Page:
Nothing about the music on Made Like Us makes one think of Minneapolis, at least, not any more than other music might. There’s a hint of chill, of the bleak Midwestern sky in the mechanical crackle on “First Track” and the middle-aged lament of “And the Camera”. These subtler inferences are forgotten by the time a Brazilian guitar riff opens the last track into a lush and global lounge beat.
Paper Tiger’s Minnesotan identity is explicit, though, as soon as one glances at the album itself. The state’s silhouette appears on the cover and on the small poster folded into the inner pocket, and the elongated title itself smacks of local pride: “No Matter How Hard They Try They Will Never Be Made Like Us”. A closer look and one sees that the producer is a member of Doomtree, a local hip-hop collective, who’s had a hand in most of the group’s major accomplishments. He touts himself as a visual artist with eclectic, open-minded tastes.
Once the facts are known, it’s hard to place Made Like Us any other way. Doomtree compatriot Dessa makes a couple of appearances as a vocalist, which feel no less significant for the fact that the host tracks are some of the weakest on the album. “Make Make 2” lines up inevitably with “MAke-MAke”, the fourth track from Paper Tiger’s False Hopes EP and part of a collective-wide effort to spread the Doomtree name. The connection is apparently nominal — unfortunately, the sequel suffers in the comparison.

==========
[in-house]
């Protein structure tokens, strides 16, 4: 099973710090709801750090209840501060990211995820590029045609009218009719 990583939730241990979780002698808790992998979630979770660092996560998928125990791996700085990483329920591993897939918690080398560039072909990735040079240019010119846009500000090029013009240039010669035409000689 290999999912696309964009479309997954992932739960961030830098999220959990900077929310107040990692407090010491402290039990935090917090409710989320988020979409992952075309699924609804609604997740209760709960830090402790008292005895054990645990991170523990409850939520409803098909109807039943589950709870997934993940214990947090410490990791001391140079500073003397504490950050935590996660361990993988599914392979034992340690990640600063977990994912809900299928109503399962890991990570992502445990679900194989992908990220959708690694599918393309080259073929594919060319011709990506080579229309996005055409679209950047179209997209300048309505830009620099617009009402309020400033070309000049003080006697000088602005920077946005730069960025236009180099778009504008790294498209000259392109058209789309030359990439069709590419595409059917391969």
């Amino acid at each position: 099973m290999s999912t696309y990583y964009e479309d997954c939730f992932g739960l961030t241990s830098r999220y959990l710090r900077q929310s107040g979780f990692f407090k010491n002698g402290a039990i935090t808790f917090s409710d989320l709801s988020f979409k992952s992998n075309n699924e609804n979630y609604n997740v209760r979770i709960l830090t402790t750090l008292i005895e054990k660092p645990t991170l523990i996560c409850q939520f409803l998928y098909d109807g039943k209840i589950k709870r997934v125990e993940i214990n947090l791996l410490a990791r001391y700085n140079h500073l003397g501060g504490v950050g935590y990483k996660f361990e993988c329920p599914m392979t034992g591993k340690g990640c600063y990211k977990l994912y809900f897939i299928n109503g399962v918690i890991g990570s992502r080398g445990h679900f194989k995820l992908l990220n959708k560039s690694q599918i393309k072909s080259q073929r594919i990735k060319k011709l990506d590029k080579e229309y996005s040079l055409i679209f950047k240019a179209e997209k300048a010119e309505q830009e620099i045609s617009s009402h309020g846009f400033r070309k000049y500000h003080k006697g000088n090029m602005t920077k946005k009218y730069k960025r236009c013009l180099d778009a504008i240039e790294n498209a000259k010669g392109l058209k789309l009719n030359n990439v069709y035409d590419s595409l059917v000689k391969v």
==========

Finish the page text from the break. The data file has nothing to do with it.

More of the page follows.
Made Like Us also shows signs of Paper Tiger’s graphic leanings, to more flattering effect. As a whole, the album favors smooth, grainy orchestrations and careful collage. The rhythms are agreeable and precise. The samples are pretty and heartfelt. The same can be said for much of the original material. When the producer puts the pieces together just right, the result is an eye-catching kind of regularity with a dark, warm texture often enhanced by a nostalgic crackling. “The Bully Plank” twists and obstructs four bars of piano into a sleek and muscular hip hop beat interlaced with a chorus singing “don’t know why I love you”. Paper Tiger exhibits an affinity for piano and other strings like guitars and violins; his triumph in this area, and perhaps on the album as a whole is the aforementioned closer “Cigana”, a mix with an addictive ambience and a delight for fans of Brazilian music.
The album usually strikes a careful balance between melodrama and elegy, staggering occasionally when a synth asserts itself with a little to much sincerity or the vocals come wailing over the beat like an ambitious karaoke singer. On the best songs the spoken parts practice misdirection, foil rather than jockey to the production. “5360”, for example, creates a marvelous sense of place by layering a rambling, conversational speech over a hammering beat.
Most of the album isn’t going to turn heads — but it may sway them. With a couple of brief detours, Paper Tiger delivers 40 minutes of playful homogeneity. Don’t let the Doomtree name fool you: Made Like Us is a far cry from hard rap and its capable manipulation of atmosphere and effect isn’t necessarily Minnesotan.